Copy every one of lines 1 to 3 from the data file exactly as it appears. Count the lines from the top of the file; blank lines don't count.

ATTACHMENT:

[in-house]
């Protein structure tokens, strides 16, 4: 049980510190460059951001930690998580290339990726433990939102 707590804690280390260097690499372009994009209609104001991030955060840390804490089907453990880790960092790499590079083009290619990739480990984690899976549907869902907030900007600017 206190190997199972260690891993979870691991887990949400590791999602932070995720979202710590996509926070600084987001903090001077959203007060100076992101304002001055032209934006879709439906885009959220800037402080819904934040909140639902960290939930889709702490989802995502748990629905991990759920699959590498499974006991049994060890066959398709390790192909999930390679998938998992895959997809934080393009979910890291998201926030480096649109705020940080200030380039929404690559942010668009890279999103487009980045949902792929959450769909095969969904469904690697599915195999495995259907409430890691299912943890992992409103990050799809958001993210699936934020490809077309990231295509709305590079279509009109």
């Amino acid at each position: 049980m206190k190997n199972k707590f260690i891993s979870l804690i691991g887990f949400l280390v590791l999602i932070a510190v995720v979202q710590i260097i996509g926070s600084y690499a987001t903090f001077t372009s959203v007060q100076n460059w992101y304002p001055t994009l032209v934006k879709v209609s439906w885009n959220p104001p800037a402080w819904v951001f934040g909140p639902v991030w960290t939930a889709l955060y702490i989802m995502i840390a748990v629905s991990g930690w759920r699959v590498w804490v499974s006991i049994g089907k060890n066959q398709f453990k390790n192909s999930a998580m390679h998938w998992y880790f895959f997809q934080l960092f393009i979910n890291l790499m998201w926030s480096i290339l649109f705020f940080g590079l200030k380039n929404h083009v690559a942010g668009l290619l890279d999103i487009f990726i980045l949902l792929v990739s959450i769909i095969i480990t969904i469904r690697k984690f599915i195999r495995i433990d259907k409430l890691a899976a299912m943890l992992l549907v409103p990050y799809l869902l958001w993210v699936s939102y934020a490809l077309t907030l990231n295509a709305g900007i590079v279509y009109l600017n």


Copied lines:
[in-house]
């Protein structure tokens, strides 16, 4: 049980510190460059951001930690998580290339990726433990939102 707590804690280390260097690499372009994009209609104001991030955060840390804490089907453990880790960092790499590079083009290619990739480990984690899976549907869902907030900007600017 206190190997199972260690891993979870691991887990949400590791999602932070995720979202710590996509926070600084987001903090001077959203007060100076992101304002001055032209934006879709439906885009959220800037402080819904934040909140639902960290939930889709702490989802995502748990629905991990759920699959590498499974006991049994060890066959398709390790192909999930390679998938998992895959997809934080393009979910890291998201926030480096649109705020940080200030380039929404690559942010668009890279999103487009980045949902792929959450769909095969969904469904690697599915195999495995259907409430890691299912943890992992409103990050799809958001993210699936934020490809077309990231295509709305590079279509009109």
């Amino acid at each position: 049980m206190k190997n199972k707590f260690i891993s979870l804690i691991g887990f949400l280390v590791l999602i932070a510190v995720v979202q710590i260097i996509g926070s600084y690499a987001t903090f001077t372009s959203v007060q100076n460059w992101y304002p001055t994009l032209v934006k879709v209609s439906w885009n959220p104001p800037a402080w819904v951001f934040g909140p639902v991030w960290t939930a889709l955060y702490i989802m995502i840390a748990v629905s991990g930690w759920r699959v590498w804490v499974s006991i049994g089907k060890n066959q398709f453990k390790n192909s999930a998580m390679h998938w998992y880790f895959f997809q934080l960092f393009i979910n890291l790499m998201w926030s480096i290339l649109f705020f940080g590079l200030k380039n929404h083009v690559a942010g668009l290619l890279d999103i487009f990726i980045l949902l792929v990739s959450i769909i095969i480990t969904i469904r690697k984690f599915i195999r495995i433990d259907k409430l890691a899976a299912m943890l992992l549907v409103p990050y799809l869902l958001w993210v699936s939102y934020a490809l077309t907030l990231n295509a709305g900007i590079v279509y009109l600017n």